Analytics firm CoreLogic said Isaac alone threatens nearly 270,000 homes worth a total of $36 billion, most of them in already storm-battered New Orleans.
Batten Down The Hatches
In the event that a hurricane does hit, make sure your property is ready to weather the storm by following these tips from ACE Private Risk Services.
• Wash out all your rain gutters and exterior drains to avoid water backups. Water in gutters may not just spill over onto the ground -- it could back up and cause water to seep into a home's walls.
• Install a battery backup system for your water pump to guard against flooding and interior damage. "When these storms come through, power lines are knocked down," said Dale Tomlinson of ACE. "So it's important that you do have a battery backup to keep that [pump] going while there's water coming." Having a backup generator is also a way to ensure that necessary equipment can continue to function in the event of a blackout.
• Reinforce your windows with shutters, add heavy-duty hinges and deadbolts to doors, and make sure that roof sheathing can withstand strong winds. If wind bursts into your home, the risk of structural damage to the home's roof and doors increases substantially. "The internal partitions of your home are not built to withstand positive and negative pressures from the exterior," Tomlinson said.
• Trim trees whose branches could fall and cause damage, and be sure to clear all items that could become projectiles during a storm. "Move any outdoor furniture that could become debris that would either float or cause damage," Tomlinson said.
Make Sure You're Covered
In order to safeguard your home's value, you should make sure that you have homeowners insurance, flood insurance, and, in some cases, wind insurance.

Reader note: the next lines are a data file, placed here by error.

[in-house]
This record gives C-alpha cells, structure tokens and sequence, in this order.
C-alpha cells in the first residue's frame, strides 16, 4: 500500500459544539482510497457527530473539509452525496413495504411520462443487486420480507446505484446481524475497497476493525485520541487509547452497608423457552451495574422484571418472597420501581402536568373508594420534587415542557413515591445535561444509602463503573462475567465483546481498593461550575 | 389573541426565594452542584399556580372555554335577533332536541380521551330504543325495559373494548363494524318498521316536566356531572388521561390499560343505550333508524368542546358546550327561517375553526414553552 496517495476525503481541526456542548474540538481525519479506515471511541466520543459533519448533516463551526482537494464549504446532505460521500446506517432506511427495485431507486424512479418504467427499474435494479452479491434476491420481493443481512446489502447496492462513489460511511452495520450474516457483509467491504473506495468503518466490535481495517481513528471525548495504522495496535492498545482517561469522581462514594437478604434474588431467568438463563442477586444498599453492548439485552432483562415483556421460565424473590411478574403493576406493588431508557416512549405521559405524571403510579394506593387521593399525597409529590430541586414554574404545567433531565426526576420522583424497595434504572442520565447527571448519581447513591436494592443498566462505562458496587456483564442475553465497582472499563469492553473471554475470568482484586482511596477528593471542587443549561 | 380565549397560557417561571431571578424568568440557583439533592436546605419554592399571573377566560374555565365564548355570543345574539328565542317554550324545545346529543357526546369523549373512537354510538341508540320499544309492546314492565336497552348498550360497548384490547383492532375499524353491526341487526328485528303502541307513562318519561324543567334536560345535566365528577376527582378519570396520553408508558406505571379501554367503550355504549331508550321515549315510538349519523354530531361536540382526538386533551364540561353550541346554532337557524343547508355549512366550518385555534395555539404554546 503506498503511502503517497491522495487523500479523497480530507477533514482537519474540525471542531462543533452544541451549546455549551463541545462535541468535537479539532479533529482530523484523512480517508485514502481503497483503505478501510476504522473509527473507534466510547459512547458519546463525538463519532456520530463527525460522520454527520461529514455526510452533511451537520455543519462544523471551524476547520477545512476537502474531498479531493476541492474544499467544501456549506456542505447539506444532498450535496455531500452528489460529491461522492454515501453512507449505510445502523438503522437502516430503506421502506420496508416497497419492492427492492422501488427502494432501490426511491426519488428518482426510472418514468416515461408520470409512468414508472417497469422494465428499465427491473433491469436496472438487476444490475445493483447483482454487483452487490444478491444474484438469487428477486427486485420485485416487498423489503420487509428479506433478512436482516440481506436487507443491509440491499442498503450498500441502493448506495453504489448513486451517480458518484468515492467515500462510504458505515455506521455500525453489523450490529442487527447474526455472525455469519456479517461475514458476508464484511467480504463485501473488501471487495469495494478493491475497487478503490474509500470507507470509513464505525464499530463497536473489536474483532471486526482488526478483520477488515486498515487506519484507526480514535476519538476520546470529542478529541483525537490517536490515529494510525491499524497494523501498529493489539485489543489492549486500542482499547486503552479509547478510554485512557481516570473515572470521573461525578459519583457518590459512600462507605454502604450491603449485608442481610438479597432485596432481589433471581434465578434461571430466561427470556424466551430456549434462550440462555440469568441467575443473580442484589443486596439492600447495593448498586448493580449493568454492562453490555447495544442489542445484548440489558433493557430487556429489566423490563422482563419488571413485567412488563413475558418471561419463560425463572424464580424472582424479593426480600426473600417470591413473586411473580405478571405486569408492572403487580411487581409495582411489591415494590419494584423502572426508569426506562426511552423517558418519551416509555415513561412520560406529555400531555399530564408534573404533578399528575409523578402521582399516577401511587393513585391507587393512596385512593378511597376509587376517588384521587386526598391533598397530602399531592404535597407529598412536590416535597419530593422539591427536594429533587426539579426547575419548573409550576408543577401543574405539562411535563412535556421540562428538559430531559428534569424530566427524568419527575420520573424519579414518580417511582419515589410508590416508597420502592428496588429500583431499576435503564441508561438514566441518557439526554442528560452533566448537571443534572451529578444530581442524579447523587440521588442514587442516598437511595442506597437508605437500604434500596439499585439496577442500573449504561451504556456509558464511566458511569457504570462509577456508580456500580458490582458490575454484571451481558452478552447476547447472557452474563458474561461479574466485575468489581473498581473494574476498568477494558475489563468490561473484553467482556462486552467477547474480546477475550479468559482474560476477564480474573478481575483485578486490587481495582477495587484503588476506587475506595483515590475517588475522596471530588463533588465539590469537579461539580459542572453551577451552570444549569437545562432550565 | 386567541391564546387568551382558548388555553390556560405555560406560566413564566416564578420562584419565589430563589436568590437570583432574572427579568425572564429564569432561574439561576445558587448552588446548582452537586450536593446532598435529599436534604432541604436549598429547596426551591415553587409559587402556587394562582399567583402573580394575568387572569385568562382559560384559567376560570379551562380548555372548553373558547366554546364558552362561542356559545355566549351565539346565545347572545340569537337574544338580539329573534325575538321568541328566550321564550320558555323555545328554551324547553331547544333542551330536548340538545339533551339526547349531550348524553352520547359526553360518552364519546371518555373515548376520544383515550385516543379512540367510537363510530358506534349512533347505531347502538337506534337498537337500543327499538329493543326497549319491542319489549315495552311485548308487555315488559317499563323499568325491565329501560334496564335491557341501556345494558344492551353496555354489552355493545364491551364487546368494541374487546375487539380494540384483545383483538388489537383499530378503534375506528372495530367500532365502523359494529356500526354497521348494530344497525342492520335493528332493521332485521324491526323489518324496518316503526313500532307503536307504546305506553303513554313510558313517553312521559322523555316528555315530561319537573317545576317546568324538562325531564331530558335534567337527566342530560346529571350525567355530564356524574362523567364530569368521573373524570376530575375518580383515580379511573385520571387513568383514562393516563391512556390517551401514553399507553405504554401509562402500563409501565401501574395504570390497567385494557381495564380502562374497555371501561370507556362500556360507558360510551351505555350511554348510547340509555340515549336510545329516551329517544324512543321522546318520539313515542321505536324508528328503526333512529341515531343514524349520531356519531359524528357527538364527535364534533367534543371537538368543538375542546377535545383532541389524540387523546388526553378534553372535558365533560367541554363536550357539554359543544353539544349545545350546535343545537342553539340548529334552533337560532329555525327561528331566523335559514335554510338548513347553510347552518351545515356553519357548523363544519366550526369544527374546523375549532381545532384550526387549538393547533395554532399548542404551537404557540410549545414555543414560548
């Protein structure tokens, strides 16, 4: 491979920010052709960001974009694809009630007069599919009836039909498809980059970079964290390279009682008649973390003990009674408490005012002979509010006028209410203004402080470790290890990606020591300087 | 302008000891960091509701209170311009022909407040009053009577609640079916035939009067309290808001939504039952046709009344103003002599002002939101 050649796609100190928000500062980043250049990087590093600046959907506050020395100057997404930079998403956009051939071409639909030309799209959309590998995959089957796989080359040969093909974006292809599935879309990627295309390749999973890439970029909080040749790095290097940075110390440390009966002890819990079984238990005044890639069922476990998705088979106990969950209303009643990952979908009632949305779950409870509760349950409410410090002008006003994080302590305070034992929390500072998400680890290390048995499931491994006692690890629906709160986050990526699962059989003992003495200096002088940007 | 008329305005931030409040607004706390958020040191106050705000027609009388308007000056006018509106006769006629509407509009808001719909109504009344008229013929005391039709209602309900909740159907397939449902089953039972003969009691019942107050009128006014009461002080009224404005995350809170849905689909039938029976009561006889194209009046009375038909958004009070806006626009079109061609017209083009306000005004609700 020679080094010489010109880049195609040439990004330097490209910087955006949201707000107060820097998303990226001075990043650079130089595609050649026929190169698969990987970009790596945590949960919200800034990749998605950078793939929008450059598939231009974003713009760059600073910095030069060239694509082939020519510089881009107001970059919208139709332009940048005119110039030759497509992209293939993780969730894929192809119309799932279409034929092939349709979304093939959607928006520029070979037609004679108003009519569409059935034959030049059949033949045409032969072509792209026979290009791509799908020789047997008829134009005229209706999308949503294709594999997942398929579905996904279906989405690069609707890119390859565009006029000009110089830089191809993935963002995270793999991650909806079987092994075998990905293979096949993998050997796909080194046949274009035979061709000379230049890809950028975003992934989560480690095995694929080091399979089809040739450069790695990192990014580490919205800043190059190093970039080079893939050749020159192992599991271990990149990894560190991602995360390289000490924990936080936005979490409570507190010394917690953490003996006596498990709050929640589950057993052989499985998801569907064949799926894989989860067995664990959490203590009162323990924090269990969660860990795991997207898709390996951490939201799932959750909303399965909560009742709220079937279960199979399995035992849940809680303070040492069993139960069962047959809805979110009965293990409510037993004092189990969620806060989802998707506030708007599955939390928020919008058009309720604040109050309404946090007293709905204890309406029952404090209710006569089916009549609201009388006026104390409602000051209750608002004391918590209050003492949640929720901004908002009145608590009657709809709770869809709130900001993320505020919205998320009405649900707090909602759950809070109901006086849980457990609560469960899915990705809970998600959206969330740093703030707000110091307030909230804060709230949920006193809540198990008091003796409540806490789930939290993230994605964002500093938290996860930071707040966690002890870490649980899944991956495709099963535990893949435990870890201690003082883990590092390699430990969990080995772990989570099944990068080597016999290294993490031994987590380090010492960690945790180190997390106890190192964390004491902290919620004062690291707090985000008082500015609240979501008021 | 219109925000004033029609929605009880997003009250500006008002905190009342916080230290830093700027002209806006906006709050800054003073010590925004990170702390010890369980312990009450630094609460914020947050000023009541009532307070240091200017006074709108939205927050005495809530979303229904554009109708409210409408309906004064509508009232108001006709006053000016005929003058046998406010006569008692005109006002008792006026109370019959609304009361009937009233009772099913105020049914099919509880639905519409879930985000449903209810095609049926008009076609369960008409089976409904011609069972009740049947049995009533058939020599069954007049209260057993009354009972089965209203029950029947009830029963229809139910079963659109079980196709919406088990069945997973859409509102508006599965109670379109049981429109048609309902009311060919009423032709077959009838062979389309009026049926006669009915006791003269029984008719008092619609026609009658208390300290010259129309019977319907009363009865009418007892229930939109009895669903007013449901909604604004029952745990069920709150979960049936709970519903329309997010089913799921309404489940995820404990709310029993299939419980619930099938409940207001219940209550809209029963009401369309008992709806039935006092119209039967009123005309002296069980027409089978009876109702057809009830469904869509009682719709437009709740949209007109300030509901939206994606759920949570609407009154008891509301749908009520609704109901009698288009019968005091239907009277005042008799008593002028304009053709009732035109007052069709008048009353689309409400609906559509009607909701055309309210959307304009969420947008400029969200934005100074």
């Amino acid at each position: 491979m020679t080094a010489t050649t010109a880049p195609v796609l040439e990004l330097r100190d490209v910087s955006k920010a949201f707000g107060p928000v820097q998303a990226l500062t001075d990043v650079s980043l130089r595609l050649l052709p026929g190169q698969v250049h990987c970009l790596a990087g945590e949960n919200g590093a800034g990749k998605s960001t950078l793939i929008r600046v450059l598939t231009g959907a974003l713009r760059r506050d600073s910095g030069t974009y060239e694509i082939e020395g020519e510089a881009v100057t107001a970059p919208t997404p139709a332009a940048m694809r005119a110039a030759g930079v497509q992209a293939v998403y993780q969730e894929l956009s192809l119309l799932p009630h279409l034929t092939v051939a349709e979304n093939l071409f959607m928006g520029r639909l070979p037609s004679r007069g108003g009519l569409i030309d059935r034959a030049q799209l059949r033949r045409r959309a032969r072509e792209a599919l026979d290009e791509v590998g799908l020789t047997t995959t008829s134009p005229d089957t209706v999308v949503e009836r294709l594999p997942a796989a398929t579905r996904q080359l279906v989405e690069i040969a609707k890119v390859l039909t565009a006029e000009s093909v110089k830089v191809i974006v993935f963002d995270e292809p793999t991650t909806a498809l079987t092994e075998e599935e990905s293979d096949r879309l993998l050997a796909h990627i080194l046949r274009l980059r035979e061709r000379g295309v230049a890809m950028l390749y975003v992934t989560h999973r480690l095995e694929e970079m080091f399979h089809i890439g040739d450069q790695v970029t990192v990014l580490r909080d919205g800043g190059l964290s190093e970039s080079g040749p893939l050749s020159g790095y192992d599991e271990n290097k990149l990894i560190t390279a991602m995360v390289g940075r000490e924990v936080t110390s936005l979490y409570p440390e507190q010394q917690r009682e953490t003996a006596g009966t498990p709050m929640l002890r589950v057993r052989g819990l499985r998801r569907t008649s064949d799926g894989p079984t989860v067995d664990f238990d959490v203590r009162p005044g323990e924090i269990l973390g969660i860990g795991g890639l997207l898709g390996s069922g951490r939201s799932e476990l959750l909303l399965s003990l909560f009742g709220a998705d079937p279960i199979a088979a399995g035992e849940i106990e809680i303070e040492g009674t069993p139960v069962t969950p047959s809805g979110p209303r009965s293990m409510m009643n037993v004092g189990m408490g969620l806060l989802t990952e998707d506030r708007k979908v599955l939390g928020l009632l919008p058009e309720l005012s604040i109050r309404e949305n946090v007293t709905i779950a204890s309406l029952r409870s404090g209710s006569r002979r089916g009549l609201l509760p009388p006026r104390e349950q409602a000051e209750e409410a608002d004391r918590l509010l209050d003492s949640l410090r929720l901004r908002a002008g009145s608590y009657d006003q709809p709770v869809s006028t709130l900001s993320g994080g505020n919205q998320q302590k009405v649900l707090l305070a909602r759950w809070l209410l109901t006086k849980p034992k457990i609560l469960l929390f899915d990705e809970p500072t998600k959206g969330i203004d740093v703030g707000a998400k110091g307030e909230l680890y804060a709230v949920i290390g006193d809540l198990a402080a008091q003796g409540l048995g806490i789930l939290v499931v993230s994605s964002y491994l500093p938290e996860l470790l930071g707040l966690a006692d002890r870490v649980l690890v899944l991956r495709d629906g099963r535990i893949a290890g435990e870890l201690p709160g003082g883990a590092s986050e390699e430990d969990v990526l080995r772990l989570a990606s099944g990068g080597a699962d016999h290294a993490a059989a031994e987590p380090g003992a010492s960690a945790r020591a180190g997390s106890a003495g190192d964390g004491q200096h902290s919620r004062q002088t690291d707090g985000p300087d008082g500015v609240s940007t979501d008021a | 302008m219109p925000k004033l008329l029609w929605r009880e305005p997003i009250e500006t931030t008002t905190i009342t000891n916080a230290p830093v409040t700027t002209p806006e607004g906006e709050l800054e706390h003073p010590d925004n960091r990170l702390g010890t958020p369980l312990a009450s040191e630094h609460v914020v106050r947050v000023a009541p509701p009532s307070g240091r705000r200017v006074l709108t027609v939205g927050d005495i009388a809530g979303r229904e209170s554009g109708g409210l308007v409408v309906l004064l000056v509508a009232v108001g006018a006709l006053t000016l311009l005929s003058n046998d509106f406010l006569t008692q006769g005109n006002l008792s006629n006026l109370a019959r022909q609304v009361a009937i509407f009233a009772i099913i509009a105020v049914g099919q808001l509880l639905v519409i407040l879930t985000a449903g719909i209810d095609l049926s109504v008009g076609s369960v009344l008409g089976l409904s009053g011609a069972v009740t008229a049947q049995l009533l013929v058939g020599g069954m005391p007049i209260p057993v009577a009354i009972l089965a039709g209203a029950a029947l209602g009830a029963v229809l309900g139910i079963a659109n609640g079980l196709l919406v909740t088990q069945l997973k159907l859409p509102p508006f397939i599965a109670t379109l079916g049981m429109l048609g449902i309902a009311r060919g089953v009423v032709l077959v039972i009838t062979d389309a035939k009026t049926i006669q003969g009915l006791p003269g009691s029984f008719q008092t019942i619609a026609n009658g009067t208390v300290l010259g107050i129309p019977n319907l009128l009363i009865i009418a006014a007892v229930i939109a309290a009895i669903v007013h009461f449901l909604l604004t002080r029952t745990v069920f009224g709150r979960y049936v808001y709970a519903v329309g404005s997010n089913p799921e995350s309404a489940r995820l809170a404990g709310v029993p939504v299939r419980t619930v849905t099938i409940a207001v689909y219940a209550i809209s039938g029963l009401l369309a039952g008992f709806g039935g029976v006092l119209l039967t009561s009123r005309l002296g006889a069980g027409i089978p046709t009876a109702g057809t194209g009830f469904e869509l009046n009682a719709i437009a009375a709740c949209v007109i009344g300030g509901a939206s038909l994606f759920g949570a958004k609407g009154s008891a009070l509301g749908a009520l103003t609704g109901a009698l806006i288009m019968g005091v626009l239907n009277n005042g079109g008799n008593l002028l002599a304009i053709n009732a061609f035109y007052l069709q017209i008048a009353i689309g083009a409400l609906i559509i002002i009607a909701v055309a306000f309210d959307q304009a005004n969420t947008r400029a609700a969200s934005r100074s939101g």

Homeowners insurance usually covers wind damage and other hurricane-related losses. However, in some coastal areas especially prone to hurricanes, wind coverage may not be part of a policy, and you may have to purchase wind insurance from a different carrier. There is usually a deductible amount for named-storm wind damage, such as 2 percent of the value of the home, Tomlinson said.
Flood insurance covers water damage and can be obtained through the government's National Flood Insurance Program. The government insurance, which has a $2,000 deductible for high-risk areas, may cover up to $250,000 in property damage and $100,000 in damage to personal belongings, depending on the premium you choose to pay. To receive coverage for damage beyond those two amounts, you can sign up for a supplementary policy with a private insurance company like ACE.
To make sure that you get the most protection out of your policy, you should be sure to take inventory of and document your belongings and property before the onset of a storm.
Use Know Your Stuff, a free insurance software provided by the Insurance Information Institute, to help efficiently take inventory and store records of your belongings. Doing so will enable you to speed the claims process and maximize your settlement if some of your possessions are damaged.
Filing a Claim
If your home sustains damage and you have insurance to cover it, you may contact your service provider to file a claim. To do this, you must provide evidence of the damage to your home and possessions by taking photographs of the property damage and making a list of damaged items with their date of purchase, value and, ideally, receipts.
When you and your insurer agree on the amount of damages, you should receive payment.
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